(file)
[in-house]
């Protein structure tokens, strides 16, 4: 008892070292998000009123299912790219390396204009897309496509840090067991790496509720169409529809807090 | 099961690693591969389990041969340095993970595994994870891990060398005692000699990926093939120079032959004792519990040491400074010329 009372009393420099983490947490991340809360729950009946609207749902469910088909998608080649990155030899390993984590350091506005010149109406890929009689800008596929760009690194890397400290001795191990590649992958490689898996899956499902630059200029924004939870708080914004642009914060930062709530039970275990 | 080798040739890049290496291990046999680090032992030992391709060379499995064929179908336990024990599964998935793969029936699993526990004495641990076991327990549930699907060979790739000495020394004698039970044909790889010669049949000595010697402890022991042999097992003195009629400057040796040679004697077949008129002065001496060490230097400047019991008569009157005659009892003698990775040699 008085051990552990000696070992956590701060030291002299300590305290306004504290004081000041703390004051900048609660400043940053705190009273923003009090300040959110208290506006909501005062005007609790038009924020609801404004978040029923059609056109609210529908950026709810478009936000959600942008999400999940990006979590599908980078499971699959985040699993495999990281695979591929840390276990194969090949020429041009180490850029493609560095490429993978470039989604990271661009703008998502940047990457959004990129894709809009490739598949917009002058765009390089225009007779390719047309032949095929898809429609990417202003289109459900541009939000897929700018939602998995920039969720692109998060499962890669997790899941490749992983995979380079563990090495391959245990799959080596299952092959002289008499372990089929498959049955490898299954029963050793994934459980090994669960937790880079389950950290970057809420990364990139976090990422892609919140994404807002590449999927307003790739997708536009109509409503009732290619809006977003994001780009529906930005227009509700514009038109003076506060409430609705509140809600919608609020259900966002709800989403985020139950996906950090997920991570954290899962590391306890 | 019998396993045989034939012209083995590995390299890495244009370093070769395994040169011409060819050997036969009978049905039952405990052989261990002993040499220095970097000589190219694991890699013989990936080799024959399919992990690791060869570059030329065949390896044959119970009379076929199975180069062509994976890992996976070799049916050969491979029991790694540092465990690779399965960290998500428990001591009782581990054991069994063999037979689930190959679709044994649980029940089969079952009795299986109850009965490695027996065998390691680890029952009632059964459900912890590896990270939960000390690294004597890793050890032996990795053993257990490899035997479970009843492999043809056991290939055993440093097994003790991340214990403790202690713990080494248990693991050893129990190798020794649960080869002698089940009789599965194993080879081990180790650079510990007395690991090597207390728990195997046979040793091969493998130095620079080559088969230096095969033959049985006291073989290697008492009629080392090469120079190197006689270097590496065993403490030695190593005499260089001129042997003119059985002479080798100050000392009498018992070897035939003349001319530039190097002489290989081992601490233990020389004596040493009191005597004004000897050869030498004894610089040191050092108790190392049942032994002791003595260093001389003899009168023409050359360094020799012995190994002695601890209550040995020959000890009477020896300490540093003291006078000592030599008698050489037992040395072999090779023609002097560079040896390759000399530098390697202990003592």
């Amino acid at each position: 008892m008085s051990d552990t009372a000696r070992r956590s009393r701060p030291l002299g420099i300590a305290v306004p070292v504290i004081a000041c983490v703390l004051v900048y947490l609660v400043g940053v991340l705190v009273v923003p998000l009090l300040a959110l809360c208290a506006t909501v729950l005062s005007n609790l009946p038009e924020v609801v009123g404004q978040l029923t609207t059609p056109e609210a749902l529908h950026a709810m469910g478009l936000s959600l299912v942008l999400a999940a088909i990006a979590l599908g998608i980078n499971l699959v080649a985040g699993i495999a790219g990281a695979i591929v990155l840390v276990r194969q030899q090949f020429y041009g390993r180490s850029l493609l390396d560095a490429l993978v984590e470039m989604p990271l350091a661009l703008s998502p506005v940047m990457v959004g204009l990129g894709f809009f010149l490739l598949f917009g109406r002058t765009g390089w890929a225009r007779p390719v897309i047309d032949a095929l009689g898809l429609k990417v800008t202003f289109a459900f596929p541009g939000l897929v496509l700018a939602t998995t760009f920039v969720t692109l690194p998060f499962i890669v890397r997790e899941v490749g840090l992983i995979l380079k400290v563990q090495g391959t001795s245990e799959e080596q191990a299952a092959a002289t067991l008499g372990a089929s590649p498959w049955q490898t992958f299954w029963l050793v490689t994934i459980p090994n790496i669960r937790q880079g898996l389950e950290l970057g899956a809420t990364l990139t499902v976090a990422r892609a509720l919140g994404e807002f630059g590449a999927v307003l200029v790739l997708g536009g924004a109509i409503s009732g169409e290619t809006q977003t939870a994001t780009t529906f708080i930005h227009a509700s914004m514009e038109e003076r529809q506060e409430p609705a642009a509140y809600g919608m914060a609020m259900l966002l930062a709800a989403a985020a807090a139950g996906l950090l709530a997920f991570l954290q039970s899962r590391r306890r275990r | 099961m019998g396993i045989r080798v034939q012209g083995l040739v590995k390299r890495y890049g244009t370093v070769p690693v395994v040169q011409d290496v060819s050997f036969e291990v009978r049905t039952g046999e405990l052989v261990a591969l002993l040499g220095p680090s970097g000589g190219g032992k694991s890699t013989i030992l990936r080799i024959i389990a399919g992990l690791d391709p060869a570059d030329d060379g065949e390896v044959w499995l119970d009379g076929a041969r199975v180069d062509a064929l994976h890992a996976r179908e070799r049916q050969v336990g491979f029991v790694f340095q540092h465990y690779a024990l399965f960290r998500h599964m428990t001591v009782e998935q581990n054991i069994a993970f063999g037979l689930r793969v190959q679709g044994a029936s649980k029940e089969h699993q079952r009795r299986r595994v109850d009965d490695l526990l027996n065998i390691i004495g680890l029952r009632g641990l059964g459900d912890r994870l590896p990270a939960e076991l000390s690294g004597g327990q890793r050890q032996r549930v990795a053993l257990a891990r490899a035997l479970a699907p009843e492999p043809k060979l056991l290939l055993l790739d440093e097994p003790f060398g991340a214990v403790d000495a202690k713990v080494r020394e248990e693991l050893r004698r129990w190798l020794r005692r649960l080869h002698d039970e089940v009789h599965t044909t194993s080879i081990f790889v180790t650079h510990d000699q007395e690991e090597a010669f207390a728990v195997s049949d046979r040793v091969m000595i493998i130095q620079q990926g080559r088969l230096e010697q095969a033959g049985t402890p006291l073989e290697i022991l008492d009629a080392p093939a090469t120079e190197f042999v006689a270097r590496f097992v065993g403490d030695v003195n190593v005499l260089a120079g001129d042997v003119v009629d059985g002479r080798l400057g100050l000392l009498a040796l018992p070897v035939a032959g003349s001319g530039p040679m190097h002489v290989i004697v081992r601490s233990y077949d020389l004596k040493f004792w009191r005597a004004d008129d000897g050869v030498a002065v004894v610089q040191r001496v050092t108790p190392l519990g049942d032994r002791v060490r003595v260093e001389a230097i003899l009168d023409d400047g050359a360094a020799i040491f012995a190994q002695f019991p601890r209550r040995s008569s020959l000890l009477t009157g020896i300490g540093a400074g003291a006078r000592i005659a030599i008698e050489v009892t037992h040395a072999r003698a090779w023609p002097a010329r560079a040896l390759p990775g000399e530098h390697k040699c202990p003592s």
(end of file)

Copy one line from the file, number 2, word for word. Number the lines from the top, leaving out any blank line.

């Protein structure tokens, strides 16, 4: 008892070292998000009123299912790219390396204009897309496509840090067991790496509720169409529809807090 | 099961690693591969389990041969340095993970595994994870891990060398005692000699990926093939120079032959004792519990040491400074010329 009372009393420099983490947490991340809360729950009946609207749902469910088909998608080649990155030899390993984590350091506005010149109406890929009689800008596929760009690194890397400290001795191990590649992958490689898996899956499902630059200029924004939870708080914004642009914060930062709530039970275990 | 080798040739890049290496291990046999680090032992030992391709060379499995064929179908336990024990599964998935793969029936699993526990004495641990076991327990549930699907060979790739000495020394004698039970044909790889010669049949000595010697402890022991042999097992003195009629400057040796040679004697077949008129002065001496060490230097400047019991008569009157005659009892003698990775040699 008085051990552990000696070992956590701060030291002299300590305290306004504290004081000041703390004051900048609660400043940053705190009273923003009090300040959110208290506006909501005062005007609790038009924020609801404004978040029923059609056109609210529908950026709810478009936000959600942008999400999940990006979590599908980078499971699959985040699993495999990281695979591929840390276990194969090949020429041009180490850029493609560095490429993978470039989604990271661009703008998502940047990457959004990129894709809009490739598949917009002058765009390089225009007779390719047309032949095929898809429609990417202003289109459900541009939000897929700018939602998995920039969720692109998060499962890669997790899941490749992983995979380079563990090495391959245990799959080596299952092959002289008499372990089929498959049955490898299954029963050793994934459980090994669960937790880079389950950290970057809420990364990139976090990422892609919140994404807002590449999927307003790739997708536009109509409503009732290619809006977003994001780009529906930005227009509700514009038109003076506060409430609705509140809600919608609020259900966002709800989403985020139950996906950090997920991570954290899962590391306890 | 019998396993045989034939012209083995590995390299890495244009370093070769395994040169011409060819050997036969009978049905039952405990052989261990002993040499220095970097000589190219694991890699013989990936080799024959399919992990690791060869570059030329065949390896044959119970009379076929199975180069062509994976890992996976070799049916050969491979029991790694540092465990690779399965960290998500428990001591009782581990054991069994063999037979689930190959679709044994649980029940089969079952009795299986109850009965490695027996065998390691680890029952009632059964459900912890590896990270939960000390690294004597890793050890032996990795053993257990490899035997479970009843492999043809056991290939055993440093097994003790991340214990403790202690713990080494248990693991050893129990190798020794649960080869002698089940009789599965194993080879081990180790650079510990007395690991090597207390728990195997046979040793091969493998130095620079080559088969230096095969033959049985006291073989290697008492009629080392090469120079190197006689270097590496065993403490030695190593005499260089001129042997003119059985002479080798100050000392009498018992070897035939003349001319530039190097002489290989081992601490233990020389004596040493009191005597004004000897050869030498004894610089040191050092108790190392049942032994002791003595260093001389003899009168023409050359360094020799012995190994002695601890209550040995020959000890009477020896300490540093003291006078000592030599008698050489037992040395072999090779023609002097560079040896390759000399530098390697202990003592």